When it comes to SharePoint, there is just one way of packaging up your code; SharePoint solutions (WSP files). For 2010 the developer support in Visual Studio makes this a reasonably effortless exercise. For 2007 you have to use third party tool such as WSP Builder or roll out your own system; this lead people to use all sorts of fun combinations of MSI, XCOPY and CMD files.

For 2010 there is absolutely no excuse for not using WSP’s. If you are considering a third party vendor that is not using WSP’s, give them a pass and move on to the next candidate. This may sound overly harsh to some, but there are some very good reasons for this view.

Using WSP’s you get the following benefits:

  • A standardized way of deploying code to your system.
  • A container for all your customizations.
  • The customizations are applied to all the servers in your farm.
  • If you add new machines to the farm at a later time, the customizations are pushed out to those.
  • It’s easy to remove your customizations from all the servers in the farm.

For a developer it may not make much of a difference, but for the people maintaining the system it sure does.

Now that you know why it’s a good idea, how do you structure them? The following information is not targeted at those developing products, but rather those that are creating SharePoint systems containing customizations across several of the functional areas.

In Visual Studio 2010, one SharePoint Solution equals one Visual Studio Project; not Visual Studio Solution.

I prefer starting with the Empty SharePoint project and build on that.

My initial breakdown is as follows:

  • One WSP for common functionality
  • One WSP for each functional area in the system
    Search, Publishing, Collaboration, Record Center, My Site, etc.
  • One WSP for each system integration
    HR, Third party Document/Record Management system, CRM, ERP, etc.

Collaboration is a very generic term, so in some cases it might be appropriate to split this into several WSP files.

The idea behind this breakdown is the ability to deploy updates to parts of the system without affecting the others. Search and My Site may have very different change rates. Dependencies between the packages should be limited as much as possible. Ideally they should only depend on the common package. For the integration packages, it makes sense if they depend on relevant packages. I.e. dependencies between an HR package and My Site may be reasonable.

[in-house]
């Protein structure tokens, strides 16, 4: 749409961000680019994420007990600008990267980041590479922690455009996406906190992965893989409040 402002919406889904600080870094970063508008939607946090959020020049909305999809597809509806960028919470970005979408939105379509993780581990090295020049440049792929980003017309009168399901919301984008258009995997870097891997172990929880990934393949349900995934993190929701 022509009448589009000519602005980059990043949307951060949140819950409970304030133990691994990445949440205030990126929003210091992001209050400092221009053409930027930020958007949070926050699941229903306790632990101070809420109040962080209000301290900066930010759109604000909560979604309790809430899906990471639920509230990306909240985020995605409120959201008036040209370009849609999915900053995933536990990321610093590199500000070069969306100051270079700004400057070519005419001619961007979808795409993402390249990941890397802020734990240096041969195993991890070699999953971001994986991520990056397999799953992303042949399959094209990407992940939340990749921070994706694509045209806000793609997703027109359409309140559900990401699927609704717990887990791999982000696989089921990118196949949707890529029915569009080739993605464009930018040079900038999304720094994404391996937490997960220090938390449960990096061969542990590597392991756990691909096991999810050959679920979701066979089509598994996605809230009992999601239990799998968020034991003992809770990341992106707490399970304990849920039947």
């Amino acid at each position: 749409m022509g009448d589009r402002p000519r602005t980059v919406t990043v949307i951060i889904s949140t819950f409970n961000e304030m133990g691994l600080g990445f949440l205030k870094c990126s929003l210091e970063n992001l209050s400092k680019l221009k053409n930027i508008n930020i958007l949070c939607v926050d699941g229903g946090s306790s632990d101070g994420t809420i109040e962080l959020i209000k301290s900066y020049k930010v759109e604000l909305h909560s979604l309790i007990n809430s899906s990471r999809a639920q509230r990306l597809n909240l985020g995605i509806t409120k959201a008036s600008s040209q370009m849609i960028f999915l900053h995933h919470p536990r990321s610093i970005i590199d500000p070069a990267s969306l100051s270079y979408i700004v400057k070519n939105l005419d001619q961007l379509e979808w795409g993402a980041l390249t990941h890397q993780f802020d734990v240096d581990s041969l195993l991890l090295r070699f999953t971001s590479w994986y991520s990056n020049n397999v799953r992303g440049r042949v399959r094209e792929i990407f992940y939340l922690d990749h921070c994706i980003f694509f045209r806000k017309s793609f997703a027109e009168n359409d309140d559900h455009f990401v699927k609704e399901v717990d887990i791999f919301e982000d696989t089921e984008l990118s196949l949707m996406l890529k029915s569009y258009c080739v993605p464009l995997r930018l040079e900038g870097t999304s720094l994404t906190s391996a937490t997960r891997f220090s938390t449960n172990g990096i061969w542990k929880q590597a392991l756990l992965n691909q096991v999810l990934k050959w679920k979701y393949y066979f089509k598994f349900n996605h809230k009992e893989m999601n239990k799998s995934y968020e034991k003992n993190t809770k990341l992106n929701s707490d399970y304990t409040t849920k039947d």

Development strategies

SharePoint is a very tantalizing piece of software; you can do so much from the web browser without having to touch anything as cryptic as Visual Studio. This ease of access doesn’t come without a price.

With a bit of training, your good old granny can create a site, add a whole bunch of lists, customize some views, and add a workflow or two all from the comfort of her web browser. For good measure, she uploads the complete works of Barbara Cartland and here knitting patterns. After some time it becomes apparent that she needs a background job to analyze the correlation of colors across knitting patters. You being her favorite grandson and a “SharePoint developer” are asked to help out poor old granny. When you stare at her in disbelief and start talking about cross environment testing, she just gives you a blank stare and says “Be a good boy and do as your grandmother tells”.

If you start your development using the web browser, you will at some point hit a brick wall. There is a band aid called SharePoint Designer that may help you out for a while, but at some point you will find yourself in territory where only Visual Studio is the solution. The moment Visual Studio is put on the table, testing becomes a concern as well. In order to test something, it has to be reproducible across multiple environments. Taking something created in one environment and moving it to another may not be a trivial matter. If we replaced Barbara Cartland’s complete works with diplomatic correspondence, you would get arrested for moving information around.

For any serious SharePoint development, there is only one answer: Visual Studio.

  • Version control all your files
  • Everything that is possible to do is actually possible; no more hitting brick walls.
  • Your customizations can easily be packaged up and deployed across as many environments as you desire.

Version control should not be underestimated. If you ever get into a dispute, a lot could be resolved by deploying the latest version to a clean environment and see what works there.